Life was easier back then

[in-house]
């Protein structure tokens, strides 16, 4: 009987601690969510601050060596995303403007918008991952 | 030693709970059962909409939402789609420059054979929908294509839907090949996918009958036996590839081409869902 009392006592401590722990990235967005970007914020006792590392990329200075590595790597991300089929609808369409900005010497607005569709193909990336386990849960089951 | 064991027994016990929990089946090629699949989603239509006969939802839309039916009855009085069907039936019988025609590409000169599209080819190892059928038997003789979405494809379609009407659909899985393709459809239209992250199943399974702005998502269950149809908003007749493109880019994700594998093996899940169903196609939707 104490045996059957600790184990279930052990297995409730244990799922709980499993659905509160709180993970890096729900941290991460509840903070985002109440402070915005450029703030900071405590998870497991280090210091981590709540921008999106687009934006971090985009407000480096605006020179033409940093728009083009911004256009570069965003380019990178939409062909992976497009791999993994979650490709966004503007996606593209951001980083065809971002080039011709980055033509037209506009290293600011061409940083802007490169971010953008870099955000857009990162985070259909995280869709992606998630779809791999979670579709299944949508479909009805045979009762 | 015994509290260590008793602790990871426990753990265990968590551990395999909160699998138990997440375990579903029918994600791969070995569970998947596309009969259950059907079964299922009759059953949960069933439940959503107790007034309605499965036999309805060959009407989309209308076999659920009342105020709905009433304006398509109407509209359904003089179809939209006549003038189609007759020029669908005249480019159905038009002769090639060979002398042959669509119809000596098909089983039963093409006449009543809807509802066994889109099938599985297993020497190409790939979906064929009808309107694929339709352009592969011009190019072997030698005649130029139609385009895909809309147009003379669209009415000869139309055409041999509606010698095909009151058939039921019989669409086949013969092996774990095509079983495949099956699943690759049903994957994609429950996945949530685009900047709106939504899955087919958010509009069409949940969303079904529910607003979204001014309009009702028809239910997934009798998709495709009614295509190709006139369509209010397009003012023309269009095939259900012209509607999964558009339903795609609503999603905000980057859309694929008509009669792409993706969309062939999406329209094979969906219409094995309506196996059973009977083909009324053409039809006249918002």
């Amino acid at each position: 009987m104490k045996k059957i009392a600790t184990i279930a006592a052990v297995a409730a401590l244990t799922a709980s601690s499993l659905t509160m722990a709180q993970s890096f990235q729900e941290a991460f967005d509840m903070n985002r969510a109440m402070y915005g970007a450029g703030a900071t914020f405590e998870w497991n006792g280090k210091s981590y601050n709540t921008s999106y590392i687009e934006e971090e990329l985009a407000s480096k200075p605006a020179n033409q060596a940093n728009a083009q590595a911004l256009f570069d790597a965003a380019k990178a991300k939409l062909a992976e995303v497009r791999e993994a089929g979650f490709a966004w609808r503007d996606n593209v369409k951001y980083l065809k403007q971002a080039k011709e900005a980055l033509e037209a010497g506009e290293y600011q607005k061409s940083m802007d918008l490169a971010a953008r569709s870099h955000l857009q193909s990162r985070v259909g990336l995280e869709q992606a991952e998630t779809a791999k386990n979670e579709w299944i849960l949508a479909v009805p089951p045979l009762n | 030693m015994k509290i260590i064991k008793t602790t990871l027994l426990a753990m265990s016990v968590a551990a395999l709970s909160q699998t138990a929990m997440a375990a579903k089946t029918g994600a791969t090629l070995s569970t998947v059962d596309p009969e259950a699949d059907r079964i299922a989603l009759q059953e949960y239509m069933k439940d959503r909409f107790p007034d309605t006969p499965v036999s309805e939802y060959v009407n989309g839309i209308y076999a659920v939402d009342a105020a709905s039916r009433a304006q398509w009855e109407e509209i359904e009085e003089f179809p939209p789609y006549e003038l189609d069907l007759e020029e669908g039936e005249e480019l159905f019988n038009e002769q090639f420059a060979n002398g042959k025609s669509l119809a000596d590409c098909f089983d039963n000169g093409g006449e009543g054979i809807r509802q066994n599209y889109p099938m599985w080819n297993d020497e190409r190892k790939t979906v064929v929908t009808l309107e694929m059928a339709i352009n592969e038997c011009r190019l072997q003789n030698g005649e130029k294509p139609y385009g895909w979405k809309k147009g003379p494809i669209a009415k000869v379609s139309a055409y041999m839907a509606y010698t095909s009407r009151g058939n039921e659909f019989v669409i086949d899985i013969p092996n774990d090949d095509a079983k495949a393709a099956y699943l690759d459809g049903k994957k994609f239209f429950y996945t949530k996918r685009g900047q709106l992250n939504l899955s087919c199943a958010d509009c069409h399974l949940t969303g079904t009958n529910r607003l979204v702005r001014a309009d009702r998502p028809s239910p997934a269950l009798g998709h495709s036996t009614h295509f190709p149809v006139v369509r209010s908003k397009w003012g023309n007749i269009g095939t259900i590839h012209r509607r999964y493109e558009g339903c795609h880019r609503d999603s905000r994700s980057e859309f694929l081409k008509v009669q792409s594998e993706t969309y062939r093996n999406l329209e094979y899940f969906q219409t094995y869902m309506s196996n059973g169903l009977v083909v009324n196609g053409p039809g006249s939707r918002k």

Go back a decade and the ‘corporates’ were only getting started, so independent optometrists only had to contend with local competitors either down the street on in the next suburb. You worked out where you wanted to fit in the market and what type of patient you wanted and went about running your business.Life was easy and we all lived happily ever after!We can debate how to accurately define terms like upper, middle and lower class but basically all products and services fitted into one of these three generally defined consumer categories. I have come to realise, though, that these days, there are pretty much only two types of customers – not three.{{quote-A:R-W:450-Q: Consumers now face an oversupply of products in a larger number of categories, all available from a wider selection of stores. }}This newfound view came about while I was shopping for an ordinary pair of football boots a few years ago. The footy season was about to start and my son had grown out of last year’s boots. When I visited some sports stores they were filled with the latest ranges from the famous brands; however, I noticed something most peculiar – stores either had cheap footy boots or very expensive models, but almost nothing in the middle.“Do you have anything in between this $50 pair and those $250 boots?” I asked. Invariably, the answer was no, and I assumed it was because the store had sold out of the mid-ranged styles.To my surprise, I was told that anything between those price-points didn’t sell, or at least not in enough numbers to warrant the store holding the stock. Parents wanted either cheap boots for little Johnny or really expensive ones.It was the same for the older guys and more serious players: low-end or high-end styles sold but the mid-range didn’t. Considering my son’s footy ability, I bought the cheaper pair knowing they wouldn’t suffer too much from the wear and tear of kicking the ball … if you catch my drift!Ever since then I’ve been intrigued about this change in the middle market and how it affects small, independent businesses such as optometrists and other specialists.A contracting middle market, along with the rise in internet shopping, has contributed to the ‘conflicted consumer’ – someone who would willingly trade up, purchasing higher-value its as a treat in some areas, while trading down in other areas to ease their conscience or bank balance.Today, this new consumer behaviour means anyone trading in the middle market finds thselves grappling with a continually shifting consumer mindset, which is causing a squeeze from both the prium and value ends. The old norm has changed. Welcome to the new norm, a place where confusion abounds and no one lives happily ever after.Some experts believe the enormous increase in choice has also contributed to this shift. Consumers now face an oversupply of products in a larger number of categories, all available from a wider selection of stores. Don’t forget to add the new norm of internet shopping with its vast array of new shopping ‘models’.Is it any wonder a confused retail market exists where the once safe middle market stood? There are many examples of mid-market retailers being squeezed at both ends – think Myer – and while I think optometrists are in an almost unique position to differentiate their businesses from competitors and competing categories, they are not totally immune to a shifting market.I am not sure the middle market will ever totally disappear, though I do believe it has severely contracted as my footy boots example suggests, and, as mentioned above, I have my own theory about consumers. While I think there will always be three distinct markets, I believe we are heading towards only two types of consumers: those who are cash rich and time poor; and those who are time rich and cash poor.The question is: can you successfully target both simultaneously?

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